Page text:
This post is part of our year-long series, Apocalypse 2012, where our favorite futurists, resiliency and disaster experts examine the role of design to help you prepare for...the end?
If you asked me what the two most important design tasks at hand for humanity is right now it would be:
1. Preserving human habitat
2. Creating new habitats for humans
The response I often get to these mandates is that the two are mutually exclusive; that if we preserve our habitat, planet Earth, we don't need to find a new planet. Some might argue that searching for new planets advances unsustainable technologies while simultaneously promoting fatalism with regards to our environment. In other words, the first proposal is proper tree-hugging and the second is dirty, quasi-steampunk.
I believe nothing could be further from the truth. It is an astronomical fact that planet Earth, in the long run, is doomed regardless of how well we handle the present greenhouse effect and related environmental challenges. Secondly, finding alternative habitats will not be feasible if we don't overcome present environmental challenges. Thirdly, the knowledge needed to terraform planets and to geo-engineer earth is the same.
I do think that we need to take our environment in general—our water and energy supply and global warming specifically—far more seriously than we do. I also don't think that spacefaring plans should diminish our current obligations to the Earth's environment. Within design and innovation we are already exploring the next frontier: innovation that breaks away from resource-dependence, where growth is uncoupled from consumption and product life cycles are prolonged.
Spacefaring is tougher to deal with because it seems remote; both physically and in terms of relevance and time. So the stickiest criticism is: "Why invest is space migration now?"
Earth isn't about to go under and we've got our hands full with other eminent and important stuff: A global financial crisis, epidemiologic disasters and natural catastrophes. Well, that might true and there is no clear way of determining the exact right time—I would however still claim that now is the moment to seize:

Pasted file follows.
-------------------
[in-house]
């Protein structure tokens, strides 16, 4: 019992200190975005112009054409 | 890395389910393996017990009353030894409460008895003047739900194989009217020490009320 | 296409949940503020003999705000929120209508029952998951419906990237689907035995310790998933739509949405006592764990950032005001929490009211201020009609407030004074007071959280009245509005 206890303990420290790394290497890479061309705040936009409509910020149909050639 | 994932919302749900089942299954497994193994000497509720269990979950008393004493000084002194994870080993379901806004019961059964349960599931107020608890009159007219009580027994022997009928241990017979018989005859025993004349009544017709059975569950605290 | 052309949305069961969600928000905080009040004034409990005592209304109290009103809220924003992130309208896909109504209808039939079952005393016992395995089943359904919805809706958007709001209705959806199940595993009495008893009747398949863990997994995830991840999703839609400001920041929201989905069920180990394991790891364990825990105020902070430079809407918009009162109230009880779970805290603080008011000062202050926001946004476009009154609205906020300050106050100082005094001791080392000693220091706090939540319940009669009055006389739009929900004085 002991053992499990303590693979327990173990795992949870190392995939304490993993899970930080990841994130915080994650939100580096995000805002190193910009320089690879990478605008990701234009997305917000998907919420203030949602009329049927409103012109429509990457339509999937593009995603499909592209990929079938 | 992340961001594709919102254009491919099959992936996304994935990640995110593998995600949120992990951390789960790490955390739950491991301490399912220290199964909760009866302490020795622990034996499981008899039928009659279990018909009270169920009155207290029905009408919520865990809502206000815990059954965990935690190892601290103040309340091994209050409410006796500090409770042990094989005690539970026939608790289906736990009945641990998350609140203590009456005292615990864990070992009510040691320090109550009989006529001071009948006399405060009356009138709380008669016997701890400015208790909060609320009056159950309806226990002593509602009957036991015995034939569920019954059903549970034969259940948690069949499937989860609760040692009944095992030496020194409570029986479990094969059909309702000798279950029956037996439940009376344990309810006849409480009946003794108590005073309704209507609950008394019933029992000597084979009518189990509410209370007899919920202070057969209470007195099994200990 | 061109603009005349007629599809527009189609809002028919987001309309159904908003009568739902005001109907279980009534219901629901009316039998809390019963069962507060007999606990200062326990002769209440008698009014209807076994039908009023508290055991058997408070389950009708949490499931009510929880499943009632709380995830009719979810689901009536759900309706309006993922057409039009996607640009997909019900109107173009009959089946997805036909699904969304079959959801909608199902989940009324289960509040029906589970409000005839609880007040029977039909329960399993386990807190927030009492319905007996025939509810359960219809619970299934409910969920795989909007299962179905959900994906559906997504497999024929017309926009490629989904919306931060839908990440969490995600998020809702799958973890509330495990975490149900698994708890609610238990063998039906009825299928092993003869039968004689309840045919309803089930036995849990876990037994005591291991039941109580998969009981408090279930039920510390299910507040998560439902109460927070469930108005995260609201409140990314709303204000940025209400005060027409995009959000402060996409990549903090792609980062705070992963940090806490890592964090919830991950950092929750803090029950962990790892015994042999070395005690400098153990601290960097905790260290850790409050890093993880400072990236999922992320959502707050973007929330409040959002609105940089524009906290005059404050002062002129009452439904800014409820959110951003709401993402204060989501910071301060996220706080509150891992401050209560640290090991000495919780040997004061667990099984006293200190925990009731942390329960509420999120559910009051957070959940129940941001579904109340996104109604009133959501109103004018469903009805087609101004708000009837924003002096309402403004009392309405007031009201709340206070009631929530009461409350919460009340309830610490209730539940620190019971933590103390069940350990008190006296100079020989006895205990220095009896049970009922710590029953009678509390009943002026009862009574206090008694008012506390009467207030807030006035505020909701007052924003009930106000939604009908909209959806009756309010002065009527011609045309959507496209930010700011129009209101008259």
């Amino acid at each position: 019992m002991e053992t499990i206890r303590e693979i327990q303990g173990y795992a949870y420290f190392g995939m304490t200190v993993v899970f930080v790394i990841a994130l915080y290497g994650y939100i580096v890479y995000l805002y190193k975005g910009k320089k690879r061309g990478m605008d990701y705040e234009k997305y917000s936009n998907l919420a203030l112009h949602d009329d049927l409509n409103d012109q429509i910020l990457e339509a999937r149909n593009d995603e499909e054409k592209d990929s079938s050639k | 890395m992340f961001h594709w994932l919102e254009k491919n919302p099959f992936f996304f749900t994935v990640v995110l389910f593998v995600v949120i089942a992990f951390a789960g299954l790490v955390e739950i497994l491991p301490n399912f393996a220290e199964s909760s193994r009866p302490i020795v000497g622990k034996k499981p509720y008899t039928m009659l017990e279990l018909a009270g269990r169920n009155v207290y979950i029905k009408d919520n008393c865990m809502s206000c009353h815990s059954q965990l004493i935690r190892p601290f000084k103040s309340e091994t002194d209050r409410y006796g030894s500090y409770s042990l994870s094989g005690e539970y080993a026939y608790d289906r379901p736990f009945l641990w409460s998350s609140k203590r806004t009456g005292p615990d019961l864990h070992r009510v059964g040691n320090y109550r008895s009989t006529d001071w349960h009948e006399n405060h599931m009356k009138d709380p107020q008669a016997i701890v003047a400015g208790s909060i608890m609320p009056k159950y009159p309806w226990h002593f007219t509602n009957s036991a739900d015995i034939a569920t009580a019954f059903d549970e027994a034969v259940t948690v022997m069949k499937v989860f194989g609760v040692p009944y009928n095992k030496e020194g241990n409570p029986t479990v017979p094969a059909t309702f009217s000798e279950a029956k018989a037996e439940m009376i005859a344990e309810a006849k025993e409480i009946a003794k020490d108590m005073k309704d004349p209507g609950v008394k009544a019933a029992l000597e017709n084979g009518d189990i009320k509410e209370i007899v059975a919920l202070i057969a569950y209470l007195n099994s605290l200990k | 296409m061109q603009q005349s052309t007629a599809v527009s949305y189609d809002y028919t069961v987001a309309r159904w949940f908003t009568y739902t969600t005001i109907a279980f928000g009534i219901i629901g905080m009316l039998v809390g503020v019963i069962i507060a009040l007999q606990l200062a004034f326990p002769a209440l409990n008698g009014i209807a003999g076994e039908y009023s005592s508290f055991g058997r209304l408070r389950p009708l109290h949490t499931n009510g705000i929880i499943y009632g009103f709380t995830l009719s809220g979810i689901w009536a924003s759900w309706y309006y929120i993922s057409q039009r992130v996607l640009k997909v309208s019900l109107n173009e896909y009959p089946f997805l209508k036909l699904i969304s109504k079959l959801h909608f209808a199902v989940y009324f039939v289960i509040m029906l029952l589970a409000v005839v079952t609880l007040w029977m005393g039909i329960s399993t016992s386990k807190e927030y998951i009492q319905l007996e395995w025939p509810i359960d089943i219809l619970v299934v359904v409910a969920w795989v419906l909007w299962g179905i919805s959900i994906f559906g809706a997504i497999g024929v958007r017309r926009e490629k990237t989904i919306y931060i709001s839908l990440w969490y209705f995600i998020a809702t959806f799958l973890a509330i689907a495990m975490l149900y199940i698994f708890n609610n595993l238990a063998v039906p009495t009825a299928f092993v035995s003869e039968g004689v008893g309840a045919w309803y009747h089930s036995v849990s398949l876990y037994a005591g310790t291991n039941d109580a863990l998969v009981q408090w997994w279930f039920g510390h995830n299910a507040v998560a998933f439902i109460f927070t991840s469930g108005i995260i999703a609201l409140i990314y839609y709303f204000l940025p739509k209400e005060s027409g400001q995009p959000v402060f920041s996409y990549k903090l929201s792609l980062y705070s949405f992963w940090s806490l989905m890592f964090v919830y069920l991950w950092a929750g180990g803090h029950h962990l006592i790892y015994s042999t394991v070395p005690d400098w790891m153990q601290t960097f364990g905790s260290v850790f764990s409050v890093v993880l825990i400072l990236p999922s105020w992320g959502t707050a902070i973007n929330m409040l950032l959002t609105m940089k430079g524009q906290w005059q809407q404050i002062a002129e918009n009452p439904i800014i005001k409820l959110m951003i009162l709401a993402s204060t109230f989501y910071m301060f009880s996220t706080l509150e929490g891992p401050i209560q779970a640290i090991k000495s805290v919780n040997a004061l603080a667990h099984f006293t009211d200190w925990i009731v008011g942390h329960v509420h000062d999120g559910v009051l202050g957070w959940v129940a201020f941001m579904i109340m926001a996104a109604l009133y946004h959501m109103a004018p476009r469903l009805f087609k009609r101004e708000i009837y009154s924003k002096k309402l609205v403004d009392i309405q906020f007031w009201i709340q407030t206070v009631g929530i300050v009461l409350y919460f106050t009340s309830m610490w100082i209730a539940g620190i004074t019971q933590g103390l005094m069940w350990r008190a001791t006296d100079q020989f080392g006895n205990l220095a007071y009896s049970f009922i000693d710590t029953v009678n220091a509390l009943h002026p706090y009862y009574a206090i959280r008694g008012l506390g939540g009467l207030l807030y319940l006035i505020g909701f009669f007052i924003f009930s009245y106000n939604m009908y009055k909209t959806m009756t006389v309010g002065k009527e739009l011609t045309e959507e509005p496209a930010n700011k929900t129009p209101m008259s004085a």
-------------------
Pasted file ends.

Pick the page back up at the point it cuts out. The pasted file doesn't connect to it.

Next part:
We are facing a great risk if we choose to postpone a mission for interplanetary exploration. The longer we wait the higher our risk: Earth is the only habitat we have. The probability of something going absolutely bonkers—life being wiped out by an asteroid, giant volcanoes, planetary disaster—is very low. But the risk we incur is immense. The later we start hedging the more expensive a plan B will be.
In 1961, John F. Kennedy announced the goal of sending an American to the Moon before the end of the decade. Such an outlandish goal was aspirational for innovators all over the globe: The United States decided on an ambitious target and, with a strong vision, set out to reach it. Putting a man on the Moon is celebrated as an isolated event today. Kennedy had guts—what responsible politician would declare a 10-year goal today? In retrospect, Kennedy's goal was perhaps too nearsighted. Space experts argue that by focusing all American expertise on one symbolic goal, the big picture got lost. More advanced means of propulsion could have been developed to enable us to colonize remote corners of space, and crucial geo-engineering experiments could have been conducted.
Although the West "won" the space race, winning such battles don't matter in the long run. Winning the war, the survival of our species does. The American hegemony will soon be over. Although I don't foresee the demise of the United States tomorrow, the world's number one hard power and world's foremost space faring nation is in decline and already signs of fatigue are showing with respect to long term expenses. It has yet to be seen if cosmonauts or taikonauts or any other nation's space programs are ready to take up the mantle. And although I am all for private space ventures, the type of investments needed to terraform Mars or bring humans to habitable exoplanets are out of their league. This is a venture bound to take half a millennium or so. We need to get started while we know we have the ability, the will and the funding.